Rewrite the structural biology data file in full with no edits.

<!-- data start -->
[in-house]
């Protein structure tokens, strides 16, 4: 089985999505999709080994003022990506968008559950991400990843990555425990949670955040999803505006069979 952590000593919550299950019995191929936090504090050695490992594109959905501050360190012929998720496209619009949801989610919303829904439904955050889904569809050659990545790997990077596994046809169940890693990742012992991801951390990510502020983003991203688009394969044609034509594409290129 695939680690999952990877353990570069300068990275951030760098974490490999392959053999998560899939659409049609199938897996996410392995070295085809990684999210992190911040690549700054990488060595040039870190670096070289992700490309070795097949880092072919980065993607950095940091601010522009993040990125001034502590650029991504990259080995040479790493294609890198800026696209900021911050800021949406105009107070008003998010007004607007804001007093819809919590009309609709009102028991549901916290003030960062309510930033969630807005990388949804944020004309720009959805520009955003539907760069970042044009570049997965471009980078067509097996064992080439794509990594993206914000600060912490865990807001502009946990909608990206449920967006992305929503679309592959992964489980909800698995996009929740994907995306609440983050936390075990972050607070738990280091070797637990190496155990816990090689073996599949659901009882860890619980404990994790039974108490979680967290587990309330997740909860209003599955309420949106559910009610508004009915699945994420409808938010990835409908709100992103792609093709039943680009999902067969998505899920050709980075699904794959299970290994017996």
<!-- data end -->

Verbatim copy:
[in-house]
């Protein structure tokens, strides 16, 4: 089985999505999709080994003022990506968008559950991400990843990555425990949670955040999803505006069979 952590000593919550299950019995191929936090504090050695490992594109959905501050360190012929998720496209619009949801989610919303829904439904955050889904569809050659990545790997990077596994046809169940890693990742012992991801951390990510502020983003991203688009394969044609034509594409290129 695939680690999952990877353990570069300068990275951030760098974490490999392959053999998560899939659409049609199938897996996410392995070295085809990684999210992190911040690549700054990488060595040039870190670096070289992700490309070795097949880092072919980065993607950095940091601010522009993040990125001034502590650029991504990259080995040479790493294609890198800026696209900021911050800021949406105009107070008003998010007004607007804001007093819809919590009309609709009102028991549901916290003030960062309510930033969630807005990388949804944020004309720009959805520009955003539907760069970042044009570049997965471009980078067509097996064992080439794509990594993206914000600060912490865990807001502009946990909608990206449920967006992305929503679309592959992964489980909800698995996009929740994907995306609440983050936390075990972050607070738990280091070797637990190496155990816990090689073996599949659901009882860890619980404990994790039974108490979680967290587990309330997740909860209003599955309420949106559910009610508004009915699945994420409808938010990835409908709100992103792609093709039943680009999902067969998505899920050709980075699904794959299970290994017996």